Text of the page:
The PIF is also said to have earmarked billions of dollars to fund its LIV Golf tour, which has attracted stars such as Phil Mickelson and Dustin Johnson, and last year considered a $20 billion bid to add Formula One motor racing 1 to its growing portfolio of sports investments. Elsewhere, venues in and around Jeddah and Riyadh have hosted big-money boxing bouts featuring everyone from heavyweight champions Anthony Joshua and Oleksandr Usyk to up-and-coming fighters Jake Paul and Tommy Fury.
“Sport is essential to what Saudi Arabia does as it moves towards a world where it is less dependent on oil revenues,” says Simon Chadwick, professor of sport and geopolitical economics at Skema Business School in Paris. .
Saudi Arabia wants tourism to make up 10% of its gross domestic product by 2030, by which time it hopes to attract 100 million visitors a year. In 2022, the kingdom welcomed around 16 million visitors, including tourists, business travelers, people visiting relatives residing in the country and overseas Muslims during the Hajj pilgrimage to Mecca. said a representative of the Saudi Tourism Authority during a press briefing in Dubai this month. .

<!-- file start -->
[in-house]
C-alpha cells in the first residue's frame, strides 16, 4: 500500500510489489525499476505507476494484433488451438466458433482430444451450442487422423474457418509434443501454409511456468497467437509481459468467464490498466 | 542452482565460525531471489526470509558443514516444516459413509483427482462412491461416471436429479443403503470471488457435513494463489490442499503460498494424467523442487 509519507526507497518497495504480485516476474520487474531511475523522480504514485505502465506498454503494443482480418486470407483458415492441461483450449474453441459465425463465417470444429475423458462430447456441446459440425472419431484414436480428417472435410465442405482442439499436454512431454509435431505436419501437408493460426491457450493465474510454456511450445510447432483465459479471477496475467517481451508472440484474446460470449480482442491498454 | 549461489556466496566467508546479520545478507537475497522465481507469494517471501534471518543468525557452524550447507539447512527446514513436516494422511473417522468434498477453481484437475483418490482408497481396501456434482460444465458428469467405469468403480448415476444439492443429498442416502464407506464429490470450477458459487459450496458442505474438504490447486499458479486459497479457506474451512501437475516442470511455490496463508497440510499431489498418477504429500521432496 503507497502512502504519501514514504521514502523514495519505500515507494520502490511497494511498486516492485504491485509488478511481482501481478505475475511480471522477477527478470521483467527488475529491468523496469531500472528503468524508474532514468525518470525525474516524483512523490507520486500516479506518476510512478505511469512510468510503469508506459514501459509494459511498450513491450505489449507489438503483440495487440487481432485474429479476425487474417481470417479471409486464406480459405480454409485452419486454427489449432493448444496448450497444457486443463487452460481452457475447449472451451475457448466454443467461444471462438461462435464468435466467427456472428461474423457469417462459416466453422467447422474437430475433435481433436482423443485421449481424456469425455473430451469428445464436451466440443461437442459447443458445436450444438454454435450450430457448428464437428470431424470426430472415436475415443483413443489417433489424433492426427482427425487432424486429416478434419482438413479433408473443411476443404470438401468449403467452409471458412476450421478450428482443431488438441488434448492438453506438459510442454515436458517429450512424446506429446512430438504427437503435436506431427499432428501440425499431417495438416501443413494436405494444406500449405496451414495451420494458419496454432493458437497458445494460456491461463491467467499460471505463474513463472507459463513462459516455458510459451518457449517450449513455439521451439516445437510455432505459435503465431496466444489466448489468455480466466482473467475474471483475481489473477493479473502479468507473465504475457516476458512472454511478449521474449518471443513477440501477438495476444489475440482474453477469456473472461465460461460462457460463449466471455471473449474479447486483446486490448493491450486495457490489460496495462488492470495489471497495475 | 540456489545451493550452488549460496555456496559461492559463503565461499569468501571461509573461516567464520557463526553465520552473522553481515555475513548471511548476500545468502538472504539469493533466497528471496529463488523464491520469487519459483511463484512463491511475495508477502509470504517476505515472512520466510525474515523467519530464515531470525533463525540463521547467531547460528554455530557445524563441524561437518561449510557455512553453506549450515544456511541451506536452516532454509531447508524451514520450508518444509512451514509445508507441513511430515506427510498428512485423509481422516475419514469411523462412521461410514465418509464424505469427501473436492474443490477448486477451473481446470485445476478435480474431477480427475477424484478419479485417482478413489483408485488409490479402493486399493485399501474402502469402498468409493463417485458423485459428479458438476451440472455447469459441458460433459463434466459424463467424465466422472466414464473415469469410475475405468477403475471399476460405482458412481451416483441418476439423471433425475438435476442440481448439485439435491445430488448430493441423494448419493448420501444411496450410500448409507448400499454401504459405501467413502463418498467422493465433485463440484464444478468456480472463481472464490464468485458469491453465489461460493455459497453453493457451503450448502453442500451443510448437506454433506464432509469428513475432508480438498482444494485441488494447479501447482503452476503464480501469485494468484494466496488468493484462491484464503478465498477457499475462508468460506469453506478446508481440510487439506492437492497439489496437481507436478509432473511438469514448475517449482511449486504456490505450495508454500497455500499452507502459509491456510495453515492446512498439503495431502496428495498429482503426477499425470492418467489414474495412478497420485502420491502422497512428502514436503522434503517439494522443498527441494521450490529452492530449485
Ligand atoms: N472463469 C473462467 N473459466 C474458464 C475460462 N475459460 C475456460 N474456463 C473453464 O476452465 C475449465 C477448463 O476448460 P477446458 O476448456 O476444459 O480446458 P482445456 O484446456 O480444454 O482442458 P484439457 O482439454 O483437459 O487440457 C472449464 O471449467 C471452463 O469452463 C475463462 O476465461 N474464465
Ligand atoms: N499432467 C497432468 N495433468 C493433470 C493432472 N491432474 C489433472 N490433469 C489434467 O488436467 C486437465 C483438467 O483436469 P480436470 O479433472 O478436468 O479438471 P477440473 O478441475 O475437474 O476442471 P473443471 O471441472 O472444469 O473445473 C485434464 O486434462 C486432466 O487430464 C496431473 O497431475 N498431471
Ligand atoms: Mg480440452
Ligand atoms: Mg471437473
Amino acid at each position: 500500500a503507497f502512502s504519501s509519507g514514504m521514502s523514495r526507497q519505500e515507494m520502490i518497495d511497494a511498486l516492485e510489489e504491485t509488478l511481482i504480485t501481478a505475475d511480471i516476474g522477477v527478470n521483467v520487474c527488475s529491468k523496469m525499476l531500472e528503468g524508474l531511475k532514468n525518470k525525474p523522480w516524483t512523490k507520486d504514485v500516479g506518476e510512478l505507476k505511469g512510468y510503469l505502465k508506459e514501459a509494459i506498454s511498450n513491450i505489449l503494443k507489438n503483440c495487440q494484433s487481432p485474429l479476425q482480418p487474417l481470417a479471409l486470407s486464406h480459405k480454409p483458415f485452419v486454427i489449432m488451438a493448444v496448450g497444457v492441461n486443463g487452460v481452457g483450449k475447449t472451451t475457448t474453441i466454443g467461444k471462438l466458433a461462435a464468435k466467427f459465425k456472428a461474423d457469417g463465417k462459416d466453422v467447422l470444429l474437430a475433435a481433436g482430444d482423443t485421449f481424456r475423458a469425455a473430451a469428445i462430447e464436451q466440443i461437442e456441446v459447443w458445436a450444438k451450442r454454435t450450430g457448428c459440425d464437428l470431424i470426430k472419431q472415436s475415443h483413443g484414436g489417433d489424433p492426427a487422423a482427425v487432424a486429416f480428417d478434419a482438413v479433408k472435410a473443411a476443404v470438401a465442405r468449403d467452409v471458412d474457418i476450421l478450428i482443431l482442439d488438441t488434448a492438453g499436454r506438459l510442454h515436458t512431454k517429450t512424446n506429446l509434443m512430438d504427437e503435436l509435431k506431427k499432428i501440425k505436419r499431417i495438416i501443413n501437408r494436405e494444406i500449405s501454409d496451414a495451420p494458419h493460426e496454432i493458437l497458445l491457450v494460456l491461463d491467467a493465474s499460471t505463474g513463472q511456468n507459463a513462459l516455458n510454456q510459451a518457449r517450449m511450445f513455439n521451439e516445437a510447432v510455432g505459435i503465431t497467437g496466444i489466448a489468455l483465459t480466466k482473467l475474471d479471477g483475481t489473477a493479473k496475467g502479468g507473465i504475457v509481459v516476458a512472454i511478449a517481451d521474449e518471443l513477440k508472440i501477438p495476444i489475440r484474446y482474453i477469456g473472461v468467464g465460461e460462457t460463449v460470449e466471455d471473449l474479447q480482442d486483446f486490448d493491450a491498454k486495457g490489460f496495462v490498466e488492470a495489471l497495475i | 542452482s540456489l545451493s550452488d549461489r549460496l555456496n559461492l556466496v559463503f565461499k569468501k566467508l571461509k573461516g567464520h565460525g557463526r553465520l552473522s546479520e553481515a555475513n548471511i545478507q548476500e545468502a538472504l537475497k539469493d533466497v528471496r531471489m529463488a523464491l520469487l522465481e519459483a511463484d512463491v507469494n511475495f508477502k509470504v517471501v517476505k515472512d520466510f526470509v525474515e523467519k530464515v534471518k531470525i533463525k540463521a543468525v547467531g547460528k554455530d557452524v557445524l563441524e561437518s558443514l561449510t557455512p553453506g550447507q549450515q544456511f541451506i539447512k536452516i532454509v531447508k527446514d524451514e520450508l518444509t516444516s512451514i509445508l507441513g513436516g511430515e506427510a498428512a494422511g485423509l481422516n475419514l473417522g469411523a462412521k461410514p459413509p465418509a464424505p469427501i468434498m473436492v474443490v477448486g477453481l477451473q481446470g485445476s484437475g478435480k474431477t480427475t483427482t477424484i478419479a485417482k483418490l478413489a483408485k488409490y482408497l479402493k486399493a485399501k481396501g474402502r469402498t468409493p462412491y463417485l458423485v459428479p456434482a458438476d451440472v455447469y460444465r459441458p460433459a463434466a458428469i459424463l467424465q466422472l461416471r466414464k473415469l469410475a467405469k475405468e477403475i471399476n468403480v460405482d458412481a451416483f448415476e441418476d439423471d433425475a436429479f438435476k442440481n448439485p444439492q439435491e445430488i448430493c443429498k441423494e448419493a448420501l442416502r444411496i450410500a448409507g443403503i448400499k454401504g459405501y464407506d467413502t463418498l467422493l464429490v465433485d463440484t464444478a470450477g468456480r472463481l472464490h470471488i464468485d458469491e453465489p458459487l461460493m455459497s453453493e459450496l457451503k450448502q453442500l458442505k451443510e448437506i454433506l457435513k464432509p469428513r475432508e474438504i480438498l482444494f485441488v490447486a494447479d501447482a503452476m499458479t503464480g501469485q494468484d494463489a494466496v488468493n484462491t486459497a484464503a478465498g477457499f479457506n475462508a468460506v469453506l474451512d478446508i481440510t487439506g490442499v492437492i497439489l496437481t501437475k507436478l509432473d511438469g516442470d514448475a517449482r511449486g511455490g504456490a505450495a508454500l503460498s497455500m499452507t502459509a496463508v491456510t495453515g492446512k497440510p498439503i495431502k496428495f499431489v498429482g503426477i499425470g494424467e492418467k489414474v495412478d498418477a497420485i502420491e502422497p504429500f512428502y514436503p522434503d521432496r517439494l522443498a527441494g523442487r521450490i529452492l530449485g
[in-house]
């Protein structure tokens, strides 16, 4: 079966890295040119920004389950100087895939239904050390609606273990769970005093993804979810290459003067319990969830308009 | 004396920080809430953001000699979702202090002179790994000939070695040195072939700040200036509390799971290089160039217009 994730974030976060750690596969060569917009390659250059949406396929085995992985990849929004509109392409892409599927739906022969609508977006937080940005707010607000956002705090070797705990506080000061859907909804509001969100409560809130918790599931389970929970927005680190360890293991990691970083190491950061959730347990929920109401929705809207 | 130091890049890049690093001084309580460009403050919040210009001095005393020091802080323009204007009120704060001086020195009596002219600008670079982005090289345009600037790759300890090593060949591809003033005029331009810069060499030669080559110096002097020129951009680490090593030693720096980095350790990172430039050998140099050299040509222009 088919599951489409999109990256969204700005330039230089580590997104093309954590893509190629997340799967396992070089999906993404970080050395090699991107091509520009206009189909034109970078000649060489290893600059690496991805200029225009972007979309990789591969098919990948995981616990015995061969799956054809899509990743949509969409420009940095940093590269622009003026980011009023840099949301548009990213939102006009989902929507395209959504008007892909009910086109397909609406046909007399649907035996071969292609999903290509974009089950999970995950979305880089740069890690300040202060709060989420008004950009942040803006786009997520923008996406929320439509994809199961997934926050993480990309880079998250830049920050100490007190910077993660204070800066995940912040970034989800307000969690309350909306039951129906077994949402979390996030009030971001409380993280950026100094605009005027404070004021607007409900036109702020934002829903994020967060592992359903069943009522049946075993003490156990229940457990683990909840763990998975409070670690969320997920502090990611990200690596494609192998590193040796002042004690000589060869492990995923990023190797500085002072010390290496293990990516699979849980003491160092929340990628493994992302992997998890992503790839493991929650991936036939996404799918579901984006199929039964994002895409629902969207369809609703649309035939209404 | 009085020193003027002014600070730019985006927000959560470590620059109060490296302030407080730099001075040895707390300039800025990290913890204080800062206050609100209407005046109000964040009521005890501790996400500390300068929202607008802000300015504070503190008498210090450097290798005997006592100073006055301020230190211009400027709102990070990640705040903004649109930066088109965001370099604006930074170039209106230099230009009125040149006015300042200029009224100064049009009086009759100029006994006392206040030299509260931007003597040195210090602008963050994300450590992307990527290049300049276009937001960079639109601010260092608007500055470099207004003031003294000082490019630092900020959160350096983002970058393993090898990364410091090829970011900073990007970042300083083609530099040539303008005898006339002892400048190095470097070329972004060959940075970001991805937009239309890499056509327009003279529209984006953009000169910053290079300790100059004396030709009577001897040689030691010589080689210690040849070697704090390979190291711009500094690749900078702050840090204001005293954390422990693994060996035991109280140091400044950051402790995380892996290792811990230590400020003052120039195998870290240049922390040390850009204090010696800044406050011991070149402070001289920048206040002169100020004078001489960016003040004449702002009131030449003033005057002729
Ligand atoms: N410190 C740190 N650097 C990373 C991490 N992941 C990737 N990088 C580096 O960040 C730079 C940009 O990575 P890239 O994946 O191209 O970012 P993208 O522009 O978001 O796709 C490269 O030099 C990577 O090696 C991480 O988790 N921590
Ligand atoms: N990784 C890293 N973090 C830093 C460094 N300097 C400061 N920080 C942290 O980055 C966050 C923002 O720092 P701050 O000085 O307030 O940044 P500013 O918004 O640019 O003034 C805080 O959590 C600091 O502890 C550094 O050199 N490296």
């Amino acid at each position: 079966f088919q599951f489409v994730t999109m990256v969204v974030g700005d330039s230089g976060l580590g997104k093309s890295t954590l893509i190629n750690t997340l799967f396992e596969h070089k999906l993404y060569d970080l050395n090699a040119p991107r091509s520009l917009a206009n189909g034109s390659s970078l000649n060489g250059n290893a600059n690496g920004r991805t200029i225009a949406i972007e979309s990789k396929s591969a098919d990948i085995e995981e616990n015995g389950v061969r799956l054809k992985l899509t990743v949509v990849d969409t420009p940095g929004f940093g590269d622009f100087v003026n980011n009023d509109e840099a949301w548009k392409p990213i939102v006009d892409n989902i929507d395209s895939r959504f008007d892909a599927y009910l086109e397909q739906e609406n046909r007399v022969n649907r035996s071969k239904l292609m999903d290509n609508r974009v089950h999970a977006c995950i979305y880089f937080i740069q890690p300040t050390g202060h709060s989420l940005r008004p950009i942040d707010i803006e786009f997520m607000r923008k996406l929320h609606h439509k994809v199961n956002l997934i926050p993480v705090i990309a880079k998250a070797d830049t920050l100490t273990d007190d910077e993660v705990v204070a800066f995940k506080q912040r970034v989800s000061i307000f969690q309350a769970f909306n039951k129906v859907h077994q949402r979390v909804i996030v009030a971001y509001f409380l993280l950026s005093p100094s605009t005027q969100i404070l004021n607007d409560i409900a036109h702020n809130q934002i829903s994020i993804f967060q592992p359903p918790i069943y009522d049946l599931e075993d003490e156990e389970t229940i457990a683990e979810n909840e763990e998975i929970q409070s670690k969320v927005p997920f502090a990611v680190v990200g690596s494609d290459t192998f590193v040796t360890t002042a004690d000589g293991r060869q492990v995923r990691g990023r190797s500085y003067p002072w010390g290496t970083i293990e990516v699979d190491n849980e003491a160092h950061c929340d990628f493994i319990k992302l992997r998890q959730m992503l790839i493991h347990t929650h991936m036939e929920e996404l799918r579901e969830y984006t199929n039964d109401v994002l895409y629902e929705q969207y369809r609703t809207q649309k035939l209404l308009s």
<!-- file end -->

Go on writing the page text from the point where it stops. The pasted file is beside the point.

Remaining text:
To achieve its goal, Saudi Arabia looked beyond professional sports. From an Andy Warhol exhibition, an art biennale and electronic music concerts in the desert, to celebrity chef restaurants in Riyadh and partnerships with top culinary schools, he spends huge amounts on create an entertainment and leisure industry from scratch.
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High-end hotels Aman Resorts and Banyan Tree have already been drawn to Al-Ula, a former oasis town in northwestern Saudi Arabia that is being transformed into a luxury travel destination on a budget. of $35 billion. American pop stars Alicia Keys, Mariah Carey and John Legend have all recently performed there.
Phillip Jones, the country’s Royal Commission tourism director for Al-Ula, said that while some artists still refuse to visit the kingdom, the smart money is in Saudi Arabia looking for investment opportunities. “They recognize that this country is about to explode in terms of growth in financial capability,” he said.
And it’s not just the private sector. In recent years, the UK and France have signed cultural cooperation agreements with Saudi Arabia.
‘False impression’